Keeping track of snap counts is a far less interesting exercise during preseason action than it is during the regular season, but we're going to do it for the Buffalo Bills this exhibition season, anyway. Why? Because there is always something to learn from hard data. The snap counts from last night's 25-24 preseason loss to Carolina is no exception.
That said, the surprises in these numbers are few and far between. You'll come away with a pretty good idea of the rotation, and which players have seen extended looks over others to this point, but not a lot more. The numbers are affected by the large number of players that sat out last night's contest, as well.
Here's what stood out to me:
Offense (81 snaps)
There isn't a ton to see here that's surprising. Felton's number is low, but perhaps only so that the Bills could run multiple-tight end looks to see more of the players there. (They used an extra tight end on roughly 40 percent of snaps last night.) Davis deserves more reps at receiver, but my hunch is that the Bills are trying to hide him from the eyes of other teams' scouts. If you're thinking the Bills will keep a fourth tackle, Darryl Johnson is the clear clubhouse leader, though he struggled against Carolina.
Defense (66 snaps)
It was, at least to me, mildly surprising to see Enemkpali see such a large amount of playing time right away. Sure, he's familiar with the defensive scheme, but the Bills also had a stable of equally-unproven and talented edge rushers that had put in the work for months, only to lose reps to the guy who punched Geno Smith. Seemed a little weird to me. Johnson, in particular, seemed to sacrifice snaps to the Enemkpali cause. The other surprising number? A huge amount of playing time for Steward, the sixth-round rookie who saw twice as much playing time as any other Bills linebacker last night. Take a look at that safety competition, too - that's about as even as rep-splitting can be. That fourth safety job is wide open.
Rather than take a full accounting of everyone's snaps on special teams, which we do in the regular season but is not strictly necessary in the preseason, let's instead just run through a list of numbers that stood out to me.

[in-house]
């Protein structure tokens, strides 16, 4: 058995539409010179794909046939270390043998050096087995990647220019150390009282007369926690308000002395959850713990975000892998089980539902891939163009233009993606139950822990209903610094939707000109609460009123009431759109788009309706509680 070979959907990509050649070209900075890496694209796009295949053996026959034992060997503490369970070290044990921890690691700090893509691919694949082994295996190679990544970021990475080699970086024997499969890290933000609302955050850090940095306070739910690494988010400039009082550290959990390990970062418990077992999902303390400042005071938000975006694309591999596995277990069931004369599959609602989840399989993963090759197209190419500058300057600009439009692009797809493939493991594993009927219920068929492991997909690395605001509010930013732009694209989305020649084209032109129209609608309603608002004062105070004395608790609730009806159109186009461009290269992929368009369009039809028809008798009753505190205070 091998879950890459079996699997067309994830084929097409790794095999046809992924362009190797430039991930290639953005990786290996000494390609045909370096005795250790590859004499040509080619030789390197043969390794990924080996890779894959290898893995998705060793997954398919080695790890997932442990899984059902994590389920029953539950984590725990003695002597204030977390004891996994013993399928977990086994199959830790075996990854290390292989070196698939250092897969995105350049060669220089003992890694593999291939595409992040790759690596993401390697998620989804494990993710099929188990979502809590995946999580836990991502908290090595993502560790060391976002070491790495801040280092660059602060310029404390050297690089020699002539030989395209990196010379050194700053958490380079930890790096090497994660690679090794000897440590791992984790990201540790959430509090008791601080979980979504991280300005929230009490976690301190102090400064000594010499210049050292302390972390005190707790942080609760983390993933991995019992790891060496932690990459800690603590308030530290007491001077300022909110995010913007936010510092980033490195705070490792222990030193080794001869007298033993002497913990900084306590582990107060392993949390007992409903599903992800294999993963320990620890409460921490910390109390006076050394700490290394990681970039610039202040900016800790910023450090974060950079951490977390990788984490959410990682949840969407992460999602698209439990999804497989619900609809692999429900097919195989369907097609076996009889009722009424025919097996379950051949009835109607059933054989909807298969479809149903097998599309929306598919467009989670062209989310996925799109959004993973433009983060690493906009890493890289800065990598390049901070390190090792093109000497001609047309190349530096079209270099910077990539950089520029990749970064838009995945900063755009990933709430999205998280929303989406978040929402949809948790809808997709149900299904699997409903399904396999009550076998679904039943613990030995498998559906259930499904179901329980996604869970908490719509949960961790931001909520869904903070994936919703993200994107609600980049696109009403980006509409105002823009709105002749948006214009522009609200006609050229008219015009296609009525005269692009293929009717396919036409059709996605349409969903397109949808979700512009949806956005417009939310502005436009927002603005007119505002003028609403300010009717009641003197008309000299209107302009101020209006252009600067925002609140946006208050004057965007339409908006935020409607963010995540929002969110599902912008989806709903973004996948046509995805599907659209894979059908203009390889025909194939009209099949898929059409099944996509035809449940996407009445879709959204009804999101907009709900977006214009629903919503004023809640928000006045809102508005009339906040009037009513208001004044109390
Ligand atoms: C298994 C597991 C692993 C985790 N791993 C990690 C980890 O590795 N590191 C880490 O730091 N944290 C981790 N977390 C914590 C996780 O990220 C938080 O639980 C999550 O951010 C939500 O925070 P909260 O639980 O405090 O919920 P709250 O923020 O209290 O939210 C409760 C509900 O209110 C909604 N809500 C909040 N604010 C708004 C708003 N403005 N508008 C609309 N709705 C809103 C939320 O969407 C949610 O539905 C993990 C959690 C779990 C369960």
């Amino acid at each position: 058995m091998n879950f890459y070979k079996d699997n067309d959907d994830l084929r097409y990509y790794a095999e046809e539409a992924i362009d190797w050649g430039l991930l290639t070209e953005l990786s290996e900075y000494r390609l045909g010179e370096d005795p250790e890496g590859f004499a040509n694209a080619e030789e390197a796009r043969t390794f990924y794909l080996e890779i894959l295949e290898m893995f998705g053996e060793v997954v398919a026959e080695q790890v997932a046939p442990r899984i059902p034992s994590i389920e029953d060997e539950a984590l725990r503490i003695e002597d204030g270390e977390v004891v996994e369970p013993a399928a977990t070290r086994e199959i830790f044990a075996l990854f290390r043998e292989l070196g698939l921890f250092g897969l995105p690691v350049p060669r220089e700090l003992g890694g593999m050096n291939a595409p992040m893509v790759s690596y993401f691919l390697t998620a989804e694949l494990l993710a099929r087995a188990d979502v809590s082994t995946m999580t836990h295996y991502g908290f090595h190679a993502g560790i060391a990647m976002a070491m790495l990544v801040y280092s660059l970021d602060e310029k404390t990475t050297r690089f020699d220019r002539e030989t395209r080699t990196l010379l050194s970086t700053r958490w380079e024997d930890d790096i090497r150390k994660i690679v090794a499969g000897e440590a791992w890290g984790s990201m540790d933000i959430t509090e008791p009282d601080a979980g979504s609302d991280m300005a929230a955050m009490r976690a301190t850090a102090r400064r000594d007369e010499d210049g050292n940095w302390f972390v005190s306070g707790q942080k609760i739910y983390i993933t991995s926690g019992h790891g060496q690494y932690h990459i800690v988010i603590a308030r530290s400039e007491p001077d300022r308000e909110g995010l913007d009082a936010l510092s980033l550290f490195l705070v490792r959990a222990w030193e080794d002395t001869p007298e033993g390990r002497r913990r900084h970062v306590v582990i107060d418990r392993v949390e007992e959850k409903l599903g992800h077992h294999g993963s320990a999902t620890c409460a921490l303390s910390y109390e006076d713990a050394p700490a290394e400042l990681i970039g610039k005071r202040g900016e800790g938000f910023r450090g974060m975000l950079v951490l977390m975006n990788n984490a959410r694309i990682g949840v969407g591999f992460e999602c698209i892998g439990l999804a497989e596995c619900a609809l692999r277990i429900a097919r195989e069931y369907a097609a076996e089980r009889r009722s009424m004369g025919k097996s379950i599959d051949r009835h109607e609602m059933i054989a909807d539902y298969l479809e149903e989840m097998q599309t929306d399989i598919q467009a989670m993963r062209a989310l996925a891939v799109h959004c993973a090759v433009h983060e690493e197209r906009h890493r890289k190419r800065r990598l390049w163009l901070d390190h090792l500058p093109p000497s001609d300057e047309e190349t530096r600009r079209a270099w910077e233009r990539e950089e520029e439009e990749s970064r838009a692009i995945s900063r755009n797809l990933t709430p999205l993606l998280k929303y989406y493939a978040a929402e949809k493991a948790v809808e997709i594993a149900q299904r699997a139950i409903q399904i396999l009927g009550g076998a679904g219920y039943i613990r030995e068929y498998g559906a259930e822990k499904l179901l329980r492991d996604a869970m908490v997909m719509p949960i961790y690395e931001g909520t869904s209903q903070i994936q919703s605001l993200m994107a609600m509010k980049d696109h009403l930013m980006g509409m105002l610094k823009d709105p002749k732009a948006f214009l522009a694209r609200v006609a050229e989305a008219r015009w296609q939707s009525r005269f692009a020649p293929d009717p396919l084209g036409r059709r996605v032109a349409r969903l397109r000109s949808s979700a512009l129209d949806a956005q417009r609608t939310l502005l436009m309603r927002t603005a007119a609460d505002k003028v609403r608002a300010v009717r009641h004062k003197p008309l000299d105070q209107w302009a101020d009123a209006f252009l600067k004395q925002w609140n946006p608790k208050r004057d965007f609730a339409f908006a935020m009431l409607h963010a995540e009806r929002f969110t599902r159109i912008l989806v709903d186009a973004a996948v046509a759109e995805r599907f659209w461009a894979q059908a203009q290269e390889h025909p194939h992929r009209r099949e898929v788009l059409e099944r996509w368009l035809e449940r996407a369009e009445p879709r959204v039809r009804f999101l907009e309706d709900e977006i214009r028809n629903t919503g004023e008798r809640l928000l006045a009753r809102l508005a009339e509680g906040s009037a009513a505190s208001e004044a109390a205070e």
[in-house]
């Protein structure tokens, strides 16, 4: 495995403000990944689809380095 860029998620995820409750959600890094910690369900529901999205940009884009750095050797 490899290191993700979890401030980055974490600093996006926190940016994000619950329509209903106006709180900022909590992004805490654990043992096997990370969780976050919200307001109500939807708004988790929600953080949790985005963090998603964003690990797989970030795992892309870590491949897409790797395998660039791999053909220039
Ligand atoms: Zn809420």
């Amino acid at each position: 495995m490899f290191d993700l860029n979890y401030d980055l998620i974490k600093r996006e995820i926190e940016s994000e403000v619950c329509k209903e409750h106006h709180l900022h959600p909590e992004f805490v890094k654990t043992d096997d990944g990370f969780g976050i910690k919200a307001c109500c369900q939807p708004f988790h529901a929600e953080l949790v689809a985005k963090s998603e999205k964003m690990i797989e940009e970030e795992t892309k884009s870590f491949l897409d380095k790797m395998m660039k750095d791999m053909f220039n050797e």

- RB Bryce Brown (16 snaps): That's a lot of field time for Brown, who blocked on kick returns and covered kicks, as well. If he can play special teams, that will obviously help his cause, but he'll need to prove a lot to surpass Boobie Dixon in that phase.
- TE Chris Gragg (12), MarQueis Gray (10), Nick O'Leary (9): As far as the backup tight end race goes, special teams contributions will be considered as a tie-breaker. Gragg did not play much teams for Danny Crossman last year, but he was the beneficiary of a fairly long look on Friday night.
- ER Randell Johnson (14): Enemkpwa may have stolen Johnson's reps on defense, but Johnson played far more special teams snaps than the rest of the edge-rushing contingent. He's the best athlete out of that group, and he had some solid teams play at the outset of the 2014 season, as well.
- LB Tony Steward (11), A.J. Tarpley (11): If the Bills are going to keep a fourth traditional linebacker on the roster, it's probably going to be one of these two guys. Steward played more than twice as many snaps as Tarpley on defense, which bodes well for him, but neither holds an advantage over the other on special teams yet.
- CB Mario Butler (15): One of training camp's biggest surprises so far is Butler, who might be the favorite to make the team as the sixth cornerback for now. If he does, he won't play on defense much, so he'll have to play on teams, and the team has thus far afforded him an opportunity to earn a role there.
- S Jonathan Meeks (12), Bacarri Rambo (11), Kenny Ladler (9): Just as with Butler, the Bills' fourth safety will have to contribute on special teams on game days. Rambo had a nice tackle and Meeks has been a mainstay for Crossman when healthy in years past, but it's worth pointing out that the little-discussed Ladler ran with the first-unit return and coverage units last night.